Scarlet and Summer Tanagers, and Magnolia Warbler

Although many migrating songbirds are being reported as they move through this part of Georgia, neotropical migrants so far have been few and far between here in our neighborhood, noticeably fewer than in previous years. This was also true in the spring – so I’m afraid it may be the result of more development and habitat loss – but I’m not really sure. We do still have many wooded areas and creeks and a variety of habitats that might attract migrants. Maybe it’s only my own failure to find them.

This morning – another sunny day with a big, clear, deep-blue September sky – few birds seemed to be around. But in one spot, where sunlight was falling on pecan trees in a large, grassy yard, there was a small flurry of activity, including a few migrating songbirds.

A female Scarlet Tanager – yellow-green with shadow-dark wings – searched the leaves for insects. A Summer Tanager called pik-a-tuk from somewhere hidden among the foliage. A Black-and-white Warbler crept silently over the trunks and larger branches. A Red-eyed Vireo – sleek, creamy white breast, gray back and elegant white stripe over the eye – also searched the leaves for insects. A small bird with a gray head, bright yellow belly, a throat that appeared pale, and two prominent wing-bars emerged from the leaves to sit for a few moments on a branch – a Magnolia Warbler, high enough up in the treetop to show the white and dark-tipped tail from below. Another bird I’m not so sure of – larger, with distinct touches of cinnamon in the edges of the wings and edges of a rather long tail – I think it was a Great Crested Flycatcher, but did not see it well.

Two Brown-headed Nuthatches chattered as they fed in the same trees, and an Eastern Phoebe hunted quietly from low branches, and when it paused to sit and bob its tail, it showed pale, lemon-yellow on the breast, its fall color. A Pine Warbler trilled its song from the woods across the street.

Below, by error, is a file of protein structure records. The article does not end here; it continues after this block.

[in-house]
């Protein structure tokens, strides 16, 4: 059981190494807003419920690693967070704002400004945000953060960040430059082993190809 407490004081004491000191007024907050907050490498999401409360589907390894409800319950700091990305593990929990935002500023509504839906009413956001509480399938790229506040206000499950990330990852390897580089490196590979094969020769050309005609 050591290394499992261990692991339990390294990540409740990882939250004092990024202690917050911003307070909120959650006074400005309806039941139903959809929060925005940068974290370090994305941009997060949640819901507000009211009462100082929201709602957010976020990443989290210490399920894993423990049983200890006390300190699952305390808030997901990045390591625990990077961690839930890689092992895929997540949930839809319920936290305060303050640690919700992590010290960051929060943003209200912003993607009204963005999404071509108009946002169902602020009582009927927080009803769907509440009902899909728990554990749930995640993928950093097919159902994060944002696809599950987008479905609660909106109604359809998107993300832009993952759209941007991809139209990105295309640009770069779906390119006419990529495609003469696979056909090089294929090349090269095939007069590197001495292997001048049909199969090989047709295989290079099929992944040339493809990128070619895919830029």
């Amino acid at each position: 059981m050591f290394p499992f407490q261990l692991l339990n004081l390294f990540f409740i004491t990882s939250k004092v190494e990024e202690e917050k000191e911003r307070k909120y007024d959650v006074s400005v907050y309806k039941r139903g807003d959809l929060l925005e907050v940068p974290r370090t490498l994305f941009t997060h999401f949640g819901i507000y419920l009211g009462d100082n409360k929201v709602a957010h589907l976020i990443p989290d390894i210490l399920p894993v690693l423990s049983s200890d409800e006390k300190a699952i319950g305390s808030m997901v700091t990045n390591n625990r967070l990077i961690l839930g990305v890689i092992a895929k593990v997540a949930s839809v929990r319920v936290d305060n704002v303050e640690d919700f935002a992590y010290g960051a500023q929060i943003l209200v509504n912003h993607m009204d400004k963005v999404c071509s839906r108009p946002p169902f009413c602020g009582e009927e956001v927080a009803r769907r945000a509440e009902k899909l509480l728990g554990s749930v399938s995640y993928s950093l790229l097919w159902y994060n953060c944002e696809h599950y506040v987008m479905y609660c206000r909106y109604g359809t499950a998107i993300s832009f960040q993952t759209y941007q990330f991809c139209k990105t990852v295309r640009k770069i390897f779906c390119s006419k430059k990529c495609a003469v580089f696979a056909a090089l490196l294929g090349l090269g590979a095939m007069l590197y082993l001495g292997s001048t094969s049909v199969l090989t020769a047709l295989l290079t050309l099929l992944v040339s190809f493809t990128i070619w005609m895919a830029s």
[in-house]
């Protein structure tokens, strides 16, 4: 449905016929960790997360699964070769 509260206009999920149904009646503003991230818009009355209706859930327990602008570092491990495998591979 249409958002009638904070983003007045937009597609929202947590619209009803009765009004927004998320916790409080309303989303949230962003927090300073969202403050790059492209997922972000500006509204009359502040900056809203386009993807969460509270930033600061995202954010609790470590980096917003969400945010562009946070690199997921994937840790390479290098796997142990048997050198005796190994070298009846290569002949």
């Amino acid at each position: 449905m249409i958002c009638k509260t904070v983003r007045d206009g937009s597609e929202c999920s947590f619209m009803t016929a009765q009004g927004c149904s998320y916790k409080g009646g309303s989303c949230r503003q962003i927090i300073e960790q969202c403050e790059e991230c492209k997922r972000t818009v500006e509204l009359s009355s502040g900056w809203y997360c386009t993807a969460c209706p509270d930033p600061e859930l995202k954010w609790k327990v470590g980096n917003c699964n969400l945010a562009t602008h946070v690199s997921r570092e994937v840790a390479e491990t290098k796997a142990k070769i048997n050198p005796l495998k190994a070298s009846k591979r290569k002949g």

A bit further up the road, several Eastern Bluebirds perched in treetops – in one pecan tree with bare branches sticking up at the top, six bluebirds perched together, all facing the morning sun and preening. One Eastern Wood-pewee called puh-weee.

Northern Mockingbirds were singing this morning in at least three different places, for the first time in a while. A Belted Kingfisher flew over, rattling. A Northern Flicker called a loud kleer! And a Red-shouldered Hawk cried kee-yer from somewhere beyond the trees. A White-eyed Vireo continues to sing, and a Gray Catbird calls a raspy mew in the old field – which looks very bedraggled, withered and dry.

After several cool, fall-like days last week, our weather is warming up again – and still very, very dry. No rain at all, to speak of, since late July, I think. And none in sight. Today the forecast is for low 90s again. The trees and all the vegetation are showing signs of stress from lack of rain, and I can’t help but think that songbirds and other birds must be having a hard time in the hot, dry weather, too.

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